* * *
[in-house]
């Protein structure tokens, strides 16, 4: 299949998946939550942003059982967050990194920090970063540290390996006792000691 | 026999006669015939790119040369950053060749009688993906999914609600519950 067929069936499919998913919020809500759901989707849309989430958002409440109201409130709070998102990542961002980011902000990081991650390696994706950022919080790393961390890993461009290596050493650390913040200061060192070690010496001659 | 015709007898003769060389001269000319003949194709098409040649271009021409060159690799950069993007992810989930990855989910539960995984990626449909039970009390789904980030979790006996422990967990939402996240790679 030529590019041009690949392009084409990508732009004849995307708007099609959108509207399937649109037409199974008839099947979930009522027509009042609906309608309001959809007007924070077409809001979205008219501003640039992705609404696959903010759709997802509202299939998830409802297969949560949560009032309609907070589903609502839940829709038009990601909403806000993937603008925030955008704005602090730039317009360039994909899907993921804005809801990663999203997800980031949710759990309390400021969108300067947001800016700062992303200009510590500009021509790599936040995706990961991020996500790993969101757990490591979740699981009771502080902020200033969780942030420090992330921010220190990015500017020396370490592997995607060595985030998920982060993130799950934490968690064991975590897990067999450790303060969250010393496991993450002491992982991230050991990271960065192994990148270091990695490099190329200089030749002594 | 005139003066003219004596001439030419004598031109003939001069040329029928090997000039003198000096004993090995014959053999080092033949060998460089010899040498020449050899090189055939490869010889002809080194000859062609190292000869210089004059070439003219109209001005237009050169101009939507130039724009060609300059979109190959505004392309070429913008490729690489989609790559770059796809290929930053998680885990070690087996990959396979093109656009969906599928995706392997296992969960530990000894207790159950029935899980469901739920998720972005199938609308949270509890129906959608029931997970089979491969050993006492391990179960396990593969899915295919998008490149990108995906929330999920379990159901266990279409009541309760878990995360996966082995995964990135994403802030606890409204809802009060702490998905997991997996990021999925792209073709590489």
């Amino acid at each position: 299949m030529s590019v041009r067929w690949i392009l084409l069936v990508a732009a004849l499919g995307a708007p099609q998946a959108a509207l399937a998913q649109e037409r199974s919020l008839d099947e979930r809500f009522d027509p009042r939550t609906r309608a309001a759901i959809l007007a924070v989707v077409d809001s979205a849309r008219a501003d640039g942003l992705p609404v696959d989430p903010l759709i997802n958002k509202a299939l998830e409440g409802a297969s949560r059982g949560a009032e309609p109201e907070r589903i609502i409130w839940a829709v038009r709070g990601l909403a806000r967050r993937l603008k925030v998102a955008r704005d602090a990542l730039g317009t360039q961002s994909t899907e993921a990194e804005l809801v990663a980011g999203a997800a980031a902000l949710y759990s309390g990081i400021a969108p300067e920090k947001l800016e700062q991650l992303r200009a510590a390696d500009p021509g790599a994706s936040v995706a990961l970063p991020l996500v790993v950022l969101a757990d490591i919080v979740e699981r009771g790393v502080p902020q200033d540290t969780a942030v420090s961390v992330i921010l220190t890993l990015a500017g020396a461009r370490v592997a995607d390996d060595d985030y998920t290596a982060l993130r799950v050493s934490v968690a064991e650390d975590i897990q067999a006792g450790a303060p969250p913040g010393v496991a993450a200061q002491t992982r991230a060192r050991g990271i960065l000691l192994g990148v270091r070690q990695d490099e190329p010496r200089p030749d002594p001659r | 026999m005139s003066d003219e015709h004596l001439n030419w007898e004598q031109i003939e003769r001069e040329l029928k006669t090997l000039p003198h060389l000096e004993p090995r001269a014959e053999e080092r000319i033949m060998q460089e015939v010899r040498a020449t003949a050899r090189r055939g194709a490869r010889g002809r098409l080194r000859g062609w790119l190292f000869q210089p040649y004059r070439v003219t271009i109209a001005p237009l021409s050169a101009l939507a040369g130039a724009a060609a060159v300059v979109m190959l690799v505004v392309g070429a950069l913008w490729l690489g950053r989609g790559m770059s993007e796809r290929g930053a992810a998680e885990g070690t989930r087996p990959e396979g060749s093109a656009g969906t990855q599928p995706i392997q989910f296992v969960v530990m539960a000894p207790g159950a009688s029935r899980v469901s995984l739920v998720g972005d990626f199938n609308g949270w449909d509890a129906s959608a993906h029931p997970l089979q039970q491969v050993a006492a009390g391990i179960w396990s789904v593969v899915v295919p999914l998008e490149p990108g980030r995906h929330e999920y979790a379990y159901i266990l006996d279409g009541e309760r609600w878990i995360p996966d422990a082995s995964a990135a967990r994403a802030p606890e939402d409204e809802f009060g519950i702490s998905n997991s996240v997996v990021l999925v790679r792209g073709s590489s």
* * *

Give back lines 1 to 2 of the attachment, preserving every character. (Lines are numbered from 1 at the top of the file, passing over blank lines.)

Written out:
[in-house]
């Protein structure tokens, strides 16, 4: 299949998946939550942003059982967050990194920090970063540290390996006792000691 | 026999006669015939790119040369950053060749009688993906999914609600519950 067929069936499919998913919020809500759901989707849309989430958002409440109201409130709070998102990542961002980011902000990081991650390696994706950022919080790393961390890993461009290596050493650390913040200061060192070690010496001659 | 015709007898003769060389001269000319003949194709098409040649271009021409060159690799950069993007992810989930990855989910539960995984990626449909039970009390789904980030979790006996422990967990939402996240790679 030529590019041009690949392009084409990508732009004849995307708007099609959108509207399937649109037409199974008839099947979930009522027509009042609906309608309001959809007007924070077409809001979205008219501003640039992705609404696959903010759709997802509202299939998830409802297969949560949560009032309609907070589903609502839940829709038009990601909403806000993937603008925030955008704005602090730039317009360039994909899907993921804005809801990663999203997800980031949710759990309390400021969108300067947001800016700062992303200009510590500009021509790599936040995706990961991020996500790993969101757990490591979740699981009771502080902020200033969780942030420090992330921010220190990015500017020396370490592997995607060595985030998920982060993130799950934490968690064991975590897990067999450790303060969250010393496991993450002491992982991230050991990271960065192994990148270091990695490099190329200089030749002594 | 005139003066003219004596001439030419004598031109003939001069040329029928090997000039003198000096004993090995014959053999080092033949060998460089010899040498020449050899090189055939490869010889002809080194000859062609190292000869210089004059070439003219109209001005237009050169101009939507130039724009060609300059979109190959505004392309070429913008490729690489989609790559770059796809290929930053998680885990070690087996990959396979093109656009969906599928995706392997296992969960530990000894207790159950029935899980469901739920998720972005199938609308949270509890129906959608029931997970089979491969050993006492391990179960396990593969899915295919998008490149990108995906929330999920379990159901266990279409009541309760878990995360996966082995995964990135994403802030606890409204809802009060702490998905997991997996990021999925792209073709590489």